LS-URI           = scheme ":" ls-hier-part ["?" ls-query]
                   ["#" fragment]
ls-hier-part     = ["//" authority] ls-path-absolute
ls-path-absolute = "/" [ first-segment *( "/" ls-segment ) ]
first-segment    = *lpv-segment-nz
ls-segment       = lpv-segment / v-segment
lpv-segment      = label [":" param] "=" *s-value-nz
v-segment        = *s-value-nz
ls-segment-nz    = lpv-segment-nz / v-segment-nz
lpv-segment-nz   = label [":" param] "=" s-value-nz
v-segment-nz     = s-value-nz
label            = alpha-t / num-t
param            = alpha-t / num-t
s-value-nz       = 1*(s-pchar)

ls-query         = *1 ( lpv-component / v-component
                        *( "&" (lpv-component / v-component) ) )
lpv-component    = label [":" param] "=" q-value
v-component      = q-value
q-value          = *(q-pchar)

alpha-t          = ALPHA *(ALPHA / DIGIT)
num-t            = dec-t / hex-t
dec-t            = 1*(DIGIT)
hex-t            = "0x" 1*(HEXDIG)
ls-pchar         =  unreserved / pct-encoded / ls-sub-delims
s-pchar          = ls-pchar / ":" / "@" / "&"
q-pchar          = ls-pchar / ":" / "@" / "/"
ls-sub-delims    = "!" / "$" / "'" / "(" / ")"
                       / "*" / "+" / "," / ";"

A Labeled Segment URI (LS-URI) contains a scheme that uses Labeled Segments, an optional authority, a labeled segment absolute path (ls-path-aboslute), an optional labeled segment query (ls-query), and a fragment. The authority is URI scheme specific and the fragment is independent of the URI scheme.

the ls-path-aboslute is a first-segment followed by zero or more "/" ls-segment. The first-segment may be empty or a non-zero lpv-segment (lpv-segment-nz). If it is empty, it corresponds to a 0-lenght name which typically is a default route. It is distinct from a 1-segment name with no value. The first-segment MUST either be empty (the 0-lenght name) or MUST have a value. If the first-segment is an lpv-segment-nz, then it will have a value.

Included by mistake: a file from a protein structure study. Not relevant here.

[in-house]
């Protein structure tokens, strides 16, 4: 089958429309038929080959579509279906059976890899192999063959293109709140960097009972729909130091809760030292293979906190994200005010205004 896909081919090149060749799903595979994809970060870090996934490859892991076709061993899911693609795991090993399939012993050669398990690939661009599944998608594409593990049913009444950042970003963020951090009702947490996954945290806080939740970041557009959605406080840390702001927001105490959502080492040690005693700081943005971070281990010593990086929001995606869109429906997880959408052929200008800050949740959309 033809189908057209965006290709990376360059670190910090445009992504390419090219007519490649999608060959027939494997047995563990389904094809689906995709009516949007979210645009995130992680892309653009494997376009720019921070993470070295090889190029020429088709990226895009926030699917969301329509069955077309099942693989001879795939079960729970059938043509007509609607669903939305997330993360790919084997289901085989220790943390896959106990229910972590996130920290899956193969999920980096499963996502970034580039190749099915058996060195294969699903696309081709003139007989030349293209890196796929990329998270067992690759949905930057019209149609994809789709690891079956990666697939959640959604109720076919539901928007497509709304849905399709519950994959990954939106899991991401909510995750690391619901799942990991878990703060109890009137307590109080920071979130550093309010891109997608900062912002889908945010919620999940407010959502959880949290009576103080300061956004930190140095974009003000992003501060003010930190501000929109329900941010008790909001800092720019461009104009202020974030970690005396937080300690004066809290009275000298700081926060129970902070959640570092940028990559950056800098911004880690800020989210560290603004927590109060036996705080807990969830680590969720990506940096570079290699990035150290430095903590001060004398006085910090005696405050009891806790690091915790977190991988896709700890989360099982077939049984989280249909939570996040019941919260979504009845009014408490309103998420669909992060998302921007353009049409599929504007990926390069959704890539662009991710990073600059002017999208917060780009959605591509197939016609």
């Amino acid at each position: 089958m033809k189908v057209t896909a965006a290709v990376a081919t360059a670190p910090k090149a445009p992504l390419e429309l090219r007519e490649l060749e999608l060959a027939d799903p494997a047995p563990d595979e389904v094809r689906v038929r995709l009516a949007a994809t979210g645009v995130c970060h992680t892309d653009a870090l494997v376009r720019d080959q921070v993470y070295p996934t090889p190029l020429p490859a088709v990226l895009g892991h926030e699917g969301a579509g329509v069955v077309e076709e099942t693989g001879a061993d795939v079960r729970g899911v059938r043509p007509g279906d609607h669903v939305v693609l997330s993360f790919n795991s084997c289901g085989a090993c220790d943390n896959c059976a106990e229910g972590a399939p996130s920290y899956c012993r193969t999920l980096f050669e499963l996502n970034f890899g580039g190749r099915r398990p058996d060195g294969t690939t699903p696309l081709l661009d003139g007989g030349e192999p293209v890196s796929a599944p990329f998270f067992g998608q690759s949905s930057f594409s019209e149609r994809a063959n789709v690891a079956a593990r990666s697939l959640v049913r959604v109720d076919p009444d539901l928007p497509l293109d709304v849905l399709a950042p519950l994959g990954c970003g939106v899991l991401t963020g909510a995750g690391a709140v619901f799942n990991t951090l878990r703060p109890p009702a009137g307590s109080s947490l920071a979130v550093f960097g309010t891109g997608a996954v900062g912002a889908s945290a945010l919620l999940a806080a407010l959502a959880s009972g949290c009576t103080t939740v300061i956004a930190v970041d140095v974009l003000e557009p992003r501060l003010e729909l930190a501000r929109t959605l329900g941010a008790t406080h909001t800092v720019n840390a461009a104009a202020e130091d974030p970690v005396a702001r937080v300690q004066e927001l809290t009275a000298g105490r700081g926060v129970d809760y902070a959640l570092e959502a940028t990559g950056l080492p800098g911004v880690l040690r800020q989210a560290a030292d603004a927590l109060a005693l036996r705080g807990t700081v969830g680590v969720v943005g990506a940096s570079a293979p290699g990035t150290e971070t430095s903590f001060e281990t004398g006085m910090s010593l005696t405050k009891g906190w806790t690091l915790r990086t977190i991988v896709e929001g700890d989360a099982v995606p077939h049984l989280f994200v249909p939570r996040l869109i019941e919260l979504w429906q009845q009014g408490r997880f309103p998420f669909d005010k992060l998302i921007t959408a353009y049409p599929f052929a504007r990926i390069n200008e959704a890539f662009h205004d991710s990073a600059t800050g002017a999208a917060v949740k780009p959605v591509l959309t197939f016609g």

An ls-segment may (lpv-segment) or may not (v-segment) have a label. A particular LS-URI scheme MUST define how unlabeled segments are processed, and MAY disallow them. A v-segment is an implied type. Once the implied type is resolved, it functions like an lpv-segment.

An lpv-segment has a label, optional parameter, and optional value (s-value-nz). An empty value is a 0-length name segment with a defined type. This is distinct from a 0-length first-segment, which has neither type nor value.

lpv-segment values come from the s-pchar set, which excludes the "=" equal sign. This means that the only equal sign in a name segment must be the delimiter between the label:param and the value. Within the value, an equal sign must be percent encoded.

lpv-segment labels and values may be alpha-numeric identifiers or numbers (decimal or hexadecimal). For example, one scheme may define the labels "name", "version", and "frame". A version may be of types "date" or "serial", meaning that the version is either a date or a monotonic serial number. Some examples of resulting LS-URIs are: "/name=parc/name=csl/version:date=20130930" or "/name=alice_smith/version:serial=299". The parameters may also indicate an instance of a label, such as "/name=books/year:1=1920/year:3=1940", where there are scheme or application semantics associated with "year:1" and "year:3".

lpv-segment labels and parameters may also be numbers. For example, a protocol with a binary and URI representation may not have pre-defined all possible labels. In such cases, it could render unknown labels as their binary value, such as "/name=marc/x2003=green".

The ls-query component is a non-hierarchical set of components separated by "&". Each ls-query component is either a lpv-component or a v-component, similar to segments. They are based on q-value, which uses q-pchar that excludes "&", but includes "/". This allows an LS-URI scheme to use type query parameters.

Labeled Segments allow for dot-segments "." and ".." in a v-segment. They operate as normal. A single dot "." refers to the current hierarchy level and may be elided when the URI is resolved. Double dot ".." segments pop off the previous non-dot segment. An lpv-segment with a value of "." or ".." is not a dot-segment. It means that the value of the given label is "." or "..". For example /a=parc/b=csl/.. is equivalent to "/a=parc/b=csl", but the LS-URI "/a=parc/b=csl/c=.." does not contain a dot-segment.

2.2. URI comparison

An LS-URI scheme MUST specify the normalization rules to be used, following the methods of Section 6 [RFC3986]. At minimum, an LS-URI scheme SHOULD do the following:

3. Application to CCNx Names

3.1. The ccnx Scheme

This section describes the CCNx URI scheme "ccnx:" for Labeled Names. A Labeled Name assigns a semantic type or label to each segment of the hierarchical content Name.

Unless otherwise specified, a name segment is an arbitrary sequence of octets.

Several name segment labels are binary unsigned integers. These are always encoded as variable length sequences of 1 or more octets in network byte order using the shortest representation (i.e. no leading %x00). The value of "0" is encoded as the single byte of "%x00". A zero-length sequence must be interpreted as "not present."